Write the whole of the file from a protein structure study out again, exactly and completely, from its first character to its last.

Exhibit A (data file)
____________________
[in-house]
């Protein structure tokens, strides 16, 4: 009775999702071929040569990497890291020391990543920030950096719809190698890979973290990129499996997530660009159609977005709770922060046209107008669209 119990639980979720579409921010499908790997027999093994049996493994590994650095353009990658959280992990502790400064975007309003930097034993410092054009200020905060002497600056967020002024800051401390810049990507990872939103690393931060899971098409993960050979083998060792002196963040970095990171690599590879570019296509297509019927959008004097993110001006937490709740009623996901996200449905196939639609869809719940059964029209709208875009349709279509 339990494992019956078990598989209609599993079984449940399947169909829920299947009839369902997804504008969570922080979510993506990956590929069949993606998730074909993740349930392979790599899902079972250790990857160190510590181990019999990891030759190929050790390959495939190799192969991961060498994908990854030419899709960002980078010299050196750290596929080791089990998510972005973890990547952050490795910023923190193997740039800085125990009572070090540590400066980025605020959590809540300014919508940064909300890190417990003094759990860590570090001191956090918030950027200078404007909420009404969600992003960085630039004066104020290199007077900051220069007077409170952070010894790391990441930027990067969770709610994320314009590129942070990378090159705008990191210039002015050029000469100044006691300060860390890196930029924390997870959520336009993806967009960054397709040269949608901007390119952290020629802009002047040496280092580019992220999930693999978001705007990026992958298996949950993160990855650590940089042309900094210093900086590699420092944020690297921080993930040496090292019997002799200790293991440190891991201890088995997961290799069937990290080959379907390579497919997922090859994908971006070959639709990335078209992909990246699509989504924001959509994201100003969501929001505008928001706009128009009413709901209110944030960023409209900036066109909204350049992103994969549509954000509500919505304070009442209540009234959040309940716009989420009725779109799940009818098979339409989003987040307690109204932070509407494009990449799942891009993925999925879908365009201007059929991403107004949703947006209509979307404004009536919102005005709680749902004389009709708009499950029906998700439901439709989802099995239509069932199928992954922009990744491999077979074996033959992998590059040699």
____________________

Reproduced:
[in-house]
């Protein structure tokens, strides 16, 4: 009775999702071929040569990497890291020391990543920030950096719809190698890979973290990129499996997530660009159609977005709770922060046209107008669209 119990639980979720579409921010499908790997027999093994049996493994590994650095353009990658959280992990502790400064975007309003930097034993410092054009200020905060002497600056967020002024800051401390810049990507990872939103690393931060899971098409993960050979083998060792002196963040970095990171690599590879570019296509297509019927959008004097993110001006937490709740009623996901996200449905196939639609869809719940059964029209709208875009349709279509 339990494992019956078990598989209609599993079984449940399947169909829920299947009839369902997804504008969570922080979510993506990956590929069949993606998730074909993740349930392979790599899902079972250790990857160190510590181990019999990891030759190929050790390959495939190799192969991961060498994908990854030419899709960002980078010299050196750290596929080791089990998510972005973890990547952050490795910023923190193997740039800085125990009572070090540590400066980025605020959590809540300014919508940064909300890190417990003094759990860590570090001191956090918030950027200078404007909420009404969600992003960085630039004066104020290199007077900051220069007077409170952070010894790391990441930027990067969770709610994320314009590129942070990378090159705008990191210039002015050029000469100044006691300060860390890196930029924390997870959520336009993806967009960054397709040269949608901007390119952290020629802009002047040496280092580019992220999930693999978001705007990026992958298996949950993160990855650590940089042309900094210093900086590699420092944020690297921080993930040496090292019997002799200790293991440190891991201890088995997961290799069937990290080959379907390579497919997922090859994908971006070959639709990335078209992909990246699509989504924001959509994201100003969501929001505008928001706009128009009413709901209110944030960023409209900036066109909204350049992103994969549509954000509500919505304070009442209540009234959040309940716009989420009725779109799940009818098979339409989003987040307690109204932070509407494009990449799942891009993925999925879908365009201007059929991403107004949703947006209509979307404004009536919102005005709680749902004389009709708009499950029906998700439901439709989802099995239509069932199928992954922009990744491999077979074996033959992998590059040699």